•  Google employees never see your personal information. That’s not the way it works inside the company.

•  Bad guys don’t see your personal information. Google is under constant attack, like all big companies, probably more of a target than most, and has never had a major data breach. That’s quite an achievement in cybersecurity.

•  Only you get to see your personal information. That’s the way it should be.

Google has developed a vast array of services that we choose because they are useful, frequently the best in their class, and in some cases unique products of science fiction level technology. Google gets data about you from all of them.

Google services

Google’s search index deserves a lot of credit for creating the Internet that we use today. It was revolutionary in its day. It was simple, it was effective, and we almost immediately began using it to the exclusion of all competitors. The more we used it, the more Google learned about us and what we wanted from search results, a feedback loop that continues to this day.

Then Google began extending its reach with more products and services that are so well designed that we choose them quite voluntarily – the Chrome browser, Gmail, YouTube. Each one allows Google to learn huge amounts of personal information about us, which it analyzes and uses for better advertising, as well as mining the data to improve the other Google services we use.

Google Maps is a good example of a service that reflects the sheer joy of technology. Its accuracy, the amount of information packed into it, the real time feedback, Google’s commitment to extending it globally: Google Maps is extraordinary. There are certainly ads built into Google Maps in many places, but it is also an example of a service that draws us into the Google ecosystem – and delivers data to Google – by empowering us in a way that was never possible before. It is transformative.

Google Photos is the current flagship for Google’s artificial intelligence research. It is literally a brand new way to gain access to memories that might otherwise be lost or buried. It frees us up to spend more time finding creative ways to share our memories and build on connections with others. Notice carefully that Google Photos does not have any advertisements in it. Google is using it to get an extraordinarily rich amount of data from us, in exchange for joyful technology.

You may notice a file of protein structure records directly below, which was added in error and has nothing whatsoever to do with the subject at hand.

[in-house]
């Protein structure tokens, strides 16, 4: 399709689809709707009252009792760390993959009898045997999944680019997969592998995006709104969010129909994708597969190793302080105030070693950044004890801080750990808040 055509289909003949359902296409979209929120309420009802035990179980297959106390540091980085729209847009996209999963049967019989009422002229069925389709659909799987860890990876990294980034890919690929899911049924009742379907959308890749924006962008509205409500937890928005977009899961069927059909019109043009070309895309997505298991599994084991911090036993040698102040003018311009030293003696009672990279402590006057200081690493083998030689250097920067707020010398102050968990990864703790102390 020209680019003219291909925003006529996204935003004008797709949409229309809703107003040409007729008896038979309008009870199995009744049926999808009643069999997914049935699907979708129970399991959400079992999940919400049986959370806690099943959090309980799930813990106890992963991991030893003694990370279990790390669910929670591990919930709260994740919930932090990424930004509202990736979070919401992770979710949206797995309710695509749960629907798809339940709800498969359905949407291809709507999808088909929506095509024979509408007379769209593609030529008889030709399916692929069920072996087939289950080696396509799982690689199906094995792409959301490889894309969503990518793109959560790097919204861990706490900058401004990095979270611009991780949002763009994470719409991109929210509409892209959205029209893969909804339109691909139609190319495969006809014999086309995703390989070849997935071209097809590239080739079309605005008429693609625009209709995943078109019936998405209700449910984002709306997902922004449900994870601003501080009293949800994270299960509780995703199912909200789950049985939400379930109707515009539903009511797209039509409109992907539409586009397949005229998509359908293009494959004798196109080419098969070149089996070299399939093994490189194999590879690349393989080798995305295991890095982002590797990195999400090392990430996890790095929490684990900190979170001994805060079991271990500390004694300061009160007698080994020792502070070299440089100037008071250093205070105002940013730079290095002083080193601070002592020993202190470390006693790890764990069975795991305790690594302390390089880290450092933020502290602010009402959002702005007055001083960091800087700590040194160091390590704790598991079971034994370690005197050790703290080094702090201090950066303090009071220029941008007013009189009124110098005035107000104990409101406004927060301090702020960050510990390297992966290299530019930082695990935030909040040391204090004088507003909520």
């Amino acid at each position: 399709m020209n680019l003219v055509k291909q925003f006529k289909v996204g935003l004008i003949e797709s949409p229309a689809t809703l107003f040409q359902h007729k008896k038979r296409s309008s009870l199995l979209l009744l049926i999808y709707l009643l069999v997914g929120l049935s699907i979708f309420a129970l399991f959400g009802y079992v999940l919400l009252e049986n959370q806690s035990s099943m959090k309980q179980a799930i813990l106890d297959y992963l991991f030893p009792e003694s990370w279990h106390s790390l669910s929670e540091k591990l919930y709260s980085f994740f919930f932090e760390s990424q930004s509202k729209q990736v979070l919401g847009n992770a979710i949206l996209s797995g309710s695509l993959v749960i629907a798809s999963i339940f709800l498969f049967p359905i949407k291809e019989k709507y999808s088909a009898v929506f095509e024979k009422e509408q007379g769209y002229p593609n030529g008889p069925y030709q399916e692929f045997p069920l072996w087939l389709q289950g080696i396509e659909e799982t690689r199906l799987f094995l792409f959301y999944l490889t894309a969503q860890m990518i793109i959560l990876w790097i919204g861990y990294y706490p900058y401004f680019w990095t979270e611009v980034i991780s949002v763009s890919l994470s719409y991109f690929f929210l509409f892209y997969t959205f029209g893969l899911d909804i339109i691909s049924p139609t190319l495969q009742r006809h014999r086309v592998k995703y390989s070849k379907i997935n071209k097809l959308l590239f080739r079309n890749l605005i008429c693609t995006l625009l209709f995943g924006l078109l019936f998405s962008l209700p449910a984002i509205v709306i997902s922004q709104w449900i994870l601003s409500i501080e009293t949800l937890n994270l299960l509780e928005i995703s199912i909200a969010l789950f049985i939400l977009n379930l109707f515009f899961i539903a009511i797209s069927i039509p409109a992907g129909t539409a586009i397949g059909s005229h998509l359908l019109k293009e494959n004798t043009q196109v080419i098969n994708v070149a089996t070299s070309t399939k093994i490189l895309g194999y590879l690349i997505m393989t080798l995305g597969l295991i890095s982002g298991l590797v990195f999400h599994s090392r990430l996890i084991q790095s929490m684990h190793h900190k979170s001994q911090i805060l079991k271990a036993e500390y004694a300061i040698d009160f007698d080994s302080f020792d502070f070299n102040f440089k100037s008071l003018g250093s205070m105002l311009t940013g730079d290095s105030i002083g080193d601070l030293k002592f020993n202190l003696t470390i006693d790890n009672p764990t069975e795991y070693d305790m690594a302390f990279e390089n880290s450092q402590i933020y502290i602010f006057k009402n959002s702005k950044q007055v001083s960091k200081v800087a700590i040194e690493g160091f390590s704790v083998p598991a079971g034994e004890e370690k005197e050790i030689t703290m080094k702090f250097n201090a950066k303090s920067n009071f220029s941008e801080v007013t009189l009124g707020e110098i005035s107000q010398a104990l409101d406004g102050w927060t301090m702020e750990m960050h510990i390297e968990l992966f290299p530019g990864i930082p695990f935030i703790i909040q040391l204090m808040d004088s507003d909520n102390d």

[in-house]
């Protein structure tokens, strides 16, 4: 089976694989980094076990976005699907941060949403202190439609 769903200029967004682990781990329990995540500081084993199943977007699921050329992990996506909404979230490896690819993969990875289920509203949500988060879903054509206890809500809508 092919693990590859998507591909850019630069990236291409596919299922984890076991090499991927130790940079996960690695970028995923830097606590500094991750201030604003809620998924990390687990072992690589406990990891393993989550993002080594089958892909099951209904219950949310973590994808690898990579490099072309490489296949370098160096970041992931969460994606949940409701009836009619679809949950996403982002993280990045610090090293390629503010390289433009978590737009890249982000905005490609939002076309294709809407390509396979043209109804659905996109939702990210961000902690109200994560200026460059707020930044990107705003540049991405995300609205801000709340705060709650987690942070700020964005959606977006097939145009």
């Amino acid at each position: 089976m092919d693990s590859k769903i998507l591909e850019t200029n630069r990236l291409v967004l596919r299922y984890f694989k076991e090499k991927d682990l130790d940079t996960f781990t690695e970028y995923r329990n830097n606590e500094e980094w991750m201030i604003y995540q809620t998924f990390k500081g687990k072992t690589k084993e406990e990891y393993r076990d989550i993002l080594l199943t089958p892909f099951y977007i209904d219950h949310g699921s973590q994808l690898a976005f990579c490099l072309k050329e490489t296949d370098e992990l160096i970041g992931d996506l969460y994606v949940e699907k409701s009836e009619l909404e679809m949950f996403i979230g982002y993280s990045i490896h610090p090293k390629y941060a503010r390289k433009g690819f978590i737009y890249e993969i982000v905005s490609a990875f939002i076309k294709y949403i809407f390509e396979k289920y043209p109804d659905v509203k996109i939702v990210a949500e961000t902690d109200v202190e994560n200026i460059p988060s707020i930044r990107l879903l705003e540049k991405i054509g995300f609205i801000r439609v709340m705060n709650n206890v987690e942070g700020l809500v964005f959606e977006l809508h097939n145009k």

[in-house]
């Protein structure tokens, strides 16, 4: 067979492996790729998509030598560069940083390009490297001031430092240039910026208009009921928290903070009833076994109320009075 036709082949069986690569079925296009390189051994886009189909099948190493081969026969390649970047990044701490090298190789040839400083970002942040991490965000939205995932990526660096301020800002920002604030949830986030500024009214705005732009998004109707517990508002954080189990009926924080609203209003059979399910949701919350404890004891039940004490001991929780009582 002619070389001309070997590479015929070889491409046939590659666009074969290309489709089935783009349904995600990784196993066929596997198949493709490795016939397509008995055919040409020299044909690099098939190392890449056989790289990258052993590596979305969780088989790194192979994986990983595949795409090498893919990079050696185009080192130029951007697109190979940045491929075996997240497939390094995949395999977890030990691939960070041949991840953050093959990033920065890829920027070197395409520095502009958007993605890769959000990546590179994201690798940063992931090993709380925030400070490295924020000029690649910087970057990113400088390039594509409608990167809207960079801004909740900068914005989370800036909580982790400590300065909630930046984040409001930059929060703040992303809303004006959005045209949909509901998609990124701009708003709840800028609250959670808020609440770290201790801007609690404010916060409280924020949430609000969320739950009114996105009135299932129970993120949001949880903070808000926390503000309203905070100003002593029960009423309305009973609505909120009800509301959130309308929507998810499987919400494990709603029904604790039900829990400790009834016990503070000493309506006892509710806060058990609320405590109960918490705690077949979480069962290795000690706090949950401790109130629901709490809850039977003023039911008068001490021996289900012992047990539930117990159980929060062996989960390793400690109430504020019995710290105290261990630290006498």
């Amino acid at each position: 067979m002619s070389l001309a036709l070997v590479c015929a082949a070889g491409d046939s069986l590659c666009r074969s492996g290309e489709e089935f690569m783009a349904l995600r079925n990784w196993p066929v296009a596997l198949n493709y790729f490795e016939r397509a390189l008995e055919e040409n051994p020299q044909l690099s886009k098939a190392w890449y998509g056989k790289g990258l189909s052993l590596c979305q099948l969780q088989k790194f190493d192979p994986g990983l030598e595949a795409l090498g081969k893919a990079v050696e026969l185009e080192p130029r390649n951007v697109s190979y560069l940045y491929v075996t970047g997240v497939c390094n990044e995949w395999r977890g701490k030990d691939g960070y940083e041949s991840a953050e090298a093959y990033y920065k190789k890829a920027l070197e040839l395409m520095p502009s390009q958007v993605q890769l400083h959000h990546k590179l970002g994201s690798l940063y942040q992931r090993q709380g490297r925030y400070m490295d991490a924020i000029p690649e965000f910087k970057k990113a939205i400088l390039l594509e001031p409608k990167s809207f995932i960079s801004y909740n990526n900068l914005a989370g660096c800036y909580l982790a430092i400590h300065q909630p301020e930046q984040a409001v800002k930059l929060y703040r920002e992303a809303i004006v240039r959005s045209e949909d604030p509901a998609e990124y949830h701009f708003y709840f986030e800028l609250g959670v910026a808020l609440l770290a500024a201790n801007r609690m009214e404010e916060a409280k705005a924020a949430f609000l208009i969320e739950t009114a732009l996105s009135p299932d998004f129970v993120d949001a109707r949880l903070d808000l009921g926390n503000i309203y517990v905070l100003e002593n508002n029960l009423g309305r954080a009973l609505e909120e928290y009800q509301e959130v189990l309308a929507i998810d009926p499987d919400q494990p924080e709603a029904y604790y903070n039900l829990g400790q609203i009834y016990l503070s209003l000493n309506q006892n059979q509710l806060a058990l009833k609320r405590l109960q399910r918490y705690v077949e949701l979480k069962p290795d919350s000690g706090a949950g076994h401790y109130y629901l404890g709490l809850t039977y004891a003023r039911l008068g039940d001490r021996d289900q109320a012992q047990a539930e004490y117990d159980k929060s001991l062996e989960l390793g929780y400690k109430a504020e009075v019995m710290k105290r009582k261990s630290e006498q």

These services also demonstrate one of the most important aspects of Google’s ecosystem: the connections between Google’s services make them richer. Those connections might be supplied by Google – a reminder on your Home Assistant that the flight on your calendar is delayed two hours. Or it might be the multitude of controls that make it easier for you to connect one Google service to another – sharing a Google photo with someone in your Google contact list with a click, sending a Google Map destination to your Android phone, or any one of a thousand other examples. I expect more Google services to benefit from Google’s increasing ability to draw inferences based on the data it has about us, powered by artificial intelligence and machine learning that no other company can match.

Of course, Google also uses some of the same methods to lock you into its ecosystem as the other companies – proprietary Google Pixel Buds that work best with Google Pixel phones, Google Home smart speakers that, like Amazon Echo, work best if you continue to add more devices in the same system, and the like.

That only touches on the vast number of Google services and products. There are many more examples of services that draw us in by their simplicity and effectiveness, in exchange for letting Google have a window on yet another part of our lives. You are probably already in Google’s ecosystem and you will likely be drawn further in during the next few years – not by tricks or gimmicks but by the improvements to your life that come from well-designed technology built on a comprehensive knowledge of you, specifically you and no one else.

There is literally no other company I trust with the kind of data that Google has about me and my family. We get big rewards from that relationship. Chances are that you’re in the same position.

And it’s probably obvious that there is one precondition for all this goodness. Google must continue to be good. If Google turns evil, we are hosed. Google could destroy us. All we can do is hope that Google’s company culture stands strong. As long as it does . . . well, resistance is futile.